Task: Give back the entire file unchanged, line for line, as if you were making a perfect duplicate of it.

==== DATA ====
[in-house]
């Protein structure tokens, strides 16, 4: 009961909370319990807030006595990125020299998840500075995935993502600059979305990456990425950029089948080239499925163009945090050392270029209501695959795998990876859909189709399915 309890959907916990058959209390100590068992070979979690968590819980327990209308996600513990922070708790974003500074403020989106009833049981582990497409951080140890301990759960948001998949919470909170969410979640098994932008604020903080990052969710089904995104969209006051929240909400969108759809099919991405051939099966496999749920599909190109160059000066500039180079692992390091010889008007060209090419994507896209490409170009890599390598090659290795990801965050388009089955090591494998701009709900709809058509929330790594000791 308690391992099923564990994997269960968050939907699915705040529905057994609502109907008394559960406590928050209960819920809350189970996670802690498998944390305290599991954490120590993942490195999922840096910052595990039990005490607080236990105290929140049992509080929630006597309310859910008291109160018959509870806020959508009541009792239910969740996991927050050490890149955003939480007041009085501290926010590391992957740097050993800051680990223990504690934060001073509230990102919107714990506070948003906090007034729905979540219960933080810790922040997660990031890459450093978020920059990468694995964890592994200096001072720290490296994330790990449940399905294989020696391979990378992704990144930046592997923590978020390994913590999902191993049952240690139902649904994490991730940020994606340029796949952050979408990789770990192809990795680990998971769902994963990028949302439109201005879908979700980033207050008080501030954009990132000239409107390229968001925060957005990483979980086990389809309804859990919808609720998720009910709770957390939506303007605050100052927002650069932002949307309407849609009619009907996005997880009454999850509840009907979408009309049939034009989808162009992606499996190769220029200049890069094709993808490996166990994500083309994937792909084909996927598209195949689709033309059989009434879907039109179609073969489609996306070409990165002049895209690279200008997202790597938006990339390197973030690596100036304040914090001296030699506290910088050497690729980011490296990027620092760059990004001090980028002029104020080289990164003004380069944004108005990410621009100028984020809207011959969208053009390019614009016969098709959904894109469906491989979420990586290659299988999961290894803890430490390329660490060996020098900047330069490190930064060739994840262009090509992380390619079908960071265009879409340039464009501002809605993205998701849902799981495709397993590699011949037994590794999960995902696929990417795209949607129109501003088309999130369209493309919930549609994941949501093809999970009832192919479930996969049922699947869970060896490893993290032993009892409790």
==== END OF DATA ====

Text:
[in-house]
């Protein structure tokens, strides 16, 4: 009961909370319990807030006595990125020299998840500075995935993502600059979305990456990425950029089948080239499925163009945090050392270029209501695959795998990876859909189709399915 309890959907916990058959209390100590068992070979979690968590819980327990209308996600513990922070708790974003500074403020989106009833049981582990497409951080140890301990759960948001998949919470909170969410979640098994932008604020903080990052969710089904995104969209006051929240909400969108759809099919991405051939099966496999749920599909190109160059000066500039180079692992390091010889008007060209090419994507896209490409170009890599390598090659290795990801965050388009089955090591494998701009709900709809058509929330790594000791 308690391992099923564990994997269960968050939907699915705040529905057994609502109907008394559960406590928050209960819920809350189970996670802690498998944390305290599991954490120590993942490195999922840096910052595990039990005490607080236990105290929140049992509080929630006597309310859910008291109160018959509870806020959508009541009792239910969740996991927050050490890149955003939480007041009085501290926010590391992957740097050993800051680990223990504690934060001073509230990102919107714990506070948003906090007034729905979540219960933080810790922040997660990031890459450093978020920059990468694995964890592994200096001072720290490296994330790990449940399905294989020696391979990378992704990144930046592997923590978020390994913590999902191993049952240690139902649904994490991730940020994606340029796949952050979408990789770990192809990795680990998971769902994963990028949302439109201005879908979700980033207050008080501030954009990132000239409107390229968001925060957005990483979980086990389809309804859990919808609720998720009910709770957390939506303007605050100052927002650069932002949307309407849609009619009907996005997880009454999850509840009907979408009309049939034009989808162009992606499996190769220029200049890069094709993808490996166990994500083309994937792909084909996927598209195949689709033309059989009434879907039109179609073969489609996306070409990165002049895209690279200008997202790597938006990339390197973030690596100036304040914090001296030699506290910088050497690729980011490296990027620092760059990004001090980028002029104020080289990164003004380069944004108005990410621009100028984020809207011959969208053009390019614009016969098709959904894109469906491989979420990586290659299988999961290894803890430490390329660490060996020098900047330069490190930064060739994840262009090509992380390619079908960071265009879409340039464009501002809605993205998701849902799981495709397993590699011949037994590794999960995902696929990417795209949607129109501003088309999130369209493309919930549609994941949501093809999970009832192919479930996969049922699947869970060896490893993290032993009892409790």